Will Cash be Made Illegal? by Filipe R. Costa

7 mins. to read

Can you imagine a world in which you use the euro to pay for your living expenses but you’re not allowed to hold the physical currency? Can you imagine a world in which you’re bound to the electronic transfer of funds and condemned to never see a cent of your paper wealth?

Well, if not, it’s time to prepare yourself for the next trick in central bankers’ bag – a complete ban on the use of cash, paper money, physical currency, or any other means of anonymously holding the medium of exchange. With interest rates already undershooting the zero lower bound, investors should expect a new wave of legal, social and financial aberrations to come their way in the not-so-distant future.

Many readers may think that I am joking, speculating, or even that I’ve lost my mind – such is the aberrational nature of the idea behind a paper currency ban. But I’m serious about it and I can point you to the latest research conducted by Kenneth Rogoff (http://www.nber.org/papers/w20126.pdf) where he argues on the benefits of phasing out paper currency.

While the idea had its origins in 1916 with Willem Gesell, it was further developed more than a decade ago by Willem Buiter, a former UK MPC (Monetary Policy Committee) member. Now, the controversial Harvard Professor Kenneth Rogoff, who in the recent past found a strong relation between high debt and lack of growth (which has been the base for the budget cutting recommended by the IMF but that after all was based on wrong Excel calculations), is marketing it. He came back with new strong claims for the abolition of paper currency, which would not only allow for a stronger monetary policy, but also help to prevent illegal activities…

Before going through the idea of a paper currency, let’s just rewind a little in recent monetary policy decisions to the point where the ECB decided to cut its main refinancing rate to 0.15% in June. At that point, the deposit facility rate turned negative to -0.10%. Later, in September, the ECB decided to further cut its refinancing rate to 0.05% and the deposit facility rate was set at -0.20% level. The main idea is to charge banks for the excess reserves they park at the central bank in a desperate attempt to encourage lending.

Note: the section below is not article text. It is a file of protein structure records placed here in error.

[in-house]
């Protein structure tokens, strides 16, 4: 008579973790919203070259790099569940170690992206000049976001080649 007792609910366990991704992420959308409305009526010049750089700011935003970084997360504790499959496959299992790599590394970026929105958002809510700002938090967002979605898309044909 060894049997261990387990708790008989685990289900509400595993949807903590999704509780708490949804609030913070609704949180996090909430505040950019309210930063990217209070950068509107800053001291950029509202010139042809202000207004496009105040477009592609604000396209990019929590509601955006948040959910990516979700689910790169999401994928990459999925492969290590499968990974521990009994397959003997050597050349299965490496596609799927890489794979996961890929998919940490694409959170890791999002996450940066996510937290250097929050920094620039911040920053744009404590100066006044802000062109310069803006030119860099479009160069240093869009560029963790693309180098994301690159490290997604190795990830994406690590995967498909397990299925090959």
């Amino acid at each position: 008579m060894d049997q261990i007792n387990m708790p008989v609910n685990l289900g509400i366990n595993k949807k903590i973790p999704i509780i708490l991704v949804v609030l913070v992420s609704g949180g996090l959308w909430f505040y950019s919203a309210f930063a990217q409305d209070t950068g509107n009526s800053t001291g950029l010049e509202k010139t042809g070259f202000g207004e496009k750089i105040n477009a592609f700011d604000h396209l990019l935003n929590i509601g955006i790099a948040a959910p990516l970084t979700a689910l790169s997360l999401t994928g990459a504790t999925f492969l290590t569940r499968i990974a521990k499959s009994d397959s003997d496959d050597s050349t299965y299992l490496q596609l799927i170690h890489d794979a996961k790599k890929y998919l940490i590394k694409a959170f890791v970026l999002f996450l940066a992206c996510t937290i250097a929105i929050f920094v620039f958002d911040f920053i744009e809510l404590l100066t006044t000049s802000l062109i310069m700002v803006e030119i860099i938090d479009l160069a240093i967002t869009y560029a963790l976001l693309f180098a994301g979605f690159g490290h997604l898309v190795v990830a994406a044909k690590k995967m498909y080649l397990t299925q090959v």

As I wrote in a recent article, central banks usually use a Taylor rule as guidance for their policy setting (albeit informally). When economic growth falls below its natural full employment level and inflation is below the target rate, the Taylor rule usually advises a negative nominal interest rate. The output and inflation gaps are such that to induce a decrease in the real interest rate and spur growth and inflation, the central bank needs to cut its key rate to a negative number. But, in general, central banks always assume that there is a zero lower bound for interest rates, as anything lower than zero would lead to an increase in physical currency holdings, which would decrease the effectiveness of the measure.

The intuition behind it is quite simple. When a central bank lowers its key rate, the effects disseminate through the yield curve and spread to many monetary and non-monetary assets. A cut in the main refinancing rate is expected to lead to a decrease in the EONIA, in sovereign debt yields, in deposit and lending rates, in mortgage rates and many other interest rates and implicit yields. So, when the central bank cuts its key rates to negative numbers, it may be the case that banks start charging clients on their deposits and the government is paid to issue debt. So, at some point, you start being charged for your savings.

Are you really willing to pay interest on your current or savings accounts? Are you willing to buy sovereign debt and pay interest on it?

After all you’re lending money and you should be paid for it and not the opposite.

To completely demystify it, let’s think about a simple example. Suppose there is a one-year riskless (or near riskless) zero-coupon bond issued by the German government with face value of 1,000 euros currently trading at 1,025.64 euros. If we do the maths, such a bond has an implicit yield of -2.5%. This means that a buyer will pay 2.5% interest to lend money to the German government. Why would someone buy it?